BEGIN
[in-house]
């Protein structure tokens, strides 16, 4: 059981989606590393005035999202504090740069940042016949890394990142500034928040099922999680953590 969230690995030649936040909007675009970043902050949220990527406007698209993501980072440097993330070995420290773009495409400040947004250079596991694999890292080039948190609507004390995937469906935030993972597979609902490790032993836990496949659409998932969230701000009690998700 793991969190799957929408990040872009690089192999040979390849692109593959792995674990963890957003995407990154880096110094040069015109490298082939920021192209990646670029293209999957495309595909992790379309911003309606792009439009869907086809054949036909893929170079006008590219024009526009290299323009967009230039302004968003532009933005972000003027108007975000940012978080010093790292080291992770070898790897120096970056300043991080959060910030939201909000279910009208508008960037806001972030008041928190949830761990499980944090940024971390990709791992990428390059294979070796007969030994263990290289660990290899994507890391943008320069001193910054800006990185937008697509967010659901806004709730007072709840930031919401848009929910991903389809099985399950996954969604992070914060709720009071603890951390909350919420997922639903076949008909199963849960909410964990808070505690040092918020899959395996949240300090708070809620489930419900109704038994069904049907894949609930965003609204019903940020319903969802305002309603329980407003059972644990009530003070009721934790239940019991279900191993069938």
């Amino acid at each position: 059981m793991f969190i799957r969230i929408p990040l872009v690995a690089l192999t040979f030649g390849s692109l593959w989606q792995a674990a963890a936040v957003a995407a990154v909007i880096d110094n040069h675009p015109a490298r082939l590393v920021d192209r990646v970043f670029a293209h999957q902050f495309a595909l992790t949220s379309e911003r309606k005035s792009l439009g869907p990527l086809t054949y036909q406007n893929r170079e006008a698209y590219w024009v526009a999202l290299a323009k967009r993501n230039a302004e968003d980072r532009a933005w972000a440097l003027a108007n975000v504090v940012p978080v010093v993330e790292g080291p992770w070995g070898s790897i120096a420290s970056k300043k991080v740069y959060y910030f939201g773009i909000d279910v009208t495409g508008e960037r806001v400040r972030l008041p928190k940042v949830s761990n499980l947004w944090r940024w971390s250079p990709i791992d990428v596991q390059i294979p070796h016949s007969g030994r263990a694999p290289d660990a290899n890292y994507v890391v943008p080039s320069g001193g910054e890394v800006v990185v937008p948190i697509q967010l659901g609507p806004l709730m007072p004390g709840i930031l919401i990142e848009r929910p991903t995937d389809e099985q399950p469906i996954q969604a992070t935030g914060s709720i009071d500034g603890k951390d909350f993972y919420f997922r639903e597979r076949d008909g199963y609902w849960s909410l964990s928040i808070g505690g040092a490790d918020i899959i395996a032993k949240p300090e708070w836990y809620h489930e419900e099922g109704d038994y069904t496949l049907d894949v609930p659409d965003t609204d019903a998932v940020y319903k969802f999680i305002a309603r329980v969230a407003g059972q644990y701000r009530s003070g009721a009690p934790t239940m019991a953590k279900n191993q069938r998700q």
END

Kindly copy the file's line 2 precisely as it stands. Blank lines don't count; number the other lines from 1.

């Protein structure tokens, strides 16, 4: 059981989606590393005035999202504090740069940042016949890394990142500034928040099922999680953590 969230690995030649936040909007675009970043902050949220990527406007698209993501980072440097993330070995420290773009495409400040947004250079596991694999890292080039948190609507004390995937469906935030993972597979609902490790032993836990496949659409998932969230701000009690998700 793991969190799957929408990040872009690089192999040979390849692109593959792995674990963890957003995407990154880096110094040069015109490298082939920021192209990646670029293209999957495309595909992790379309911003309606792009439009869907086809054949036909893929170079006008590219024009526009290299323009967009230039302004968003532009933005972000003027108007975000940012978080010093790292080291992770070898790897120096970056300043991080959060910030939201909000279910009208508008960037806001972030008041928190949830761990499980944090940024971390990709791992990428390059294979070796007969030994263990290289660990290899994507890391943008320069001193910054800006990185937008697509967010659901806004709730007072709840930031919401848009929910991903389809099985399950996954969604992070914060709720009071603890951390909350919420997922639903076949008909199963849960909410964990808070505690040092918020899959395996949240300090708070809620489930419900109704038994069904049907894949609930965003609204019903940020319903969802305002309603329980407003059972644990009530003070009721934790239940019991279900191993069938």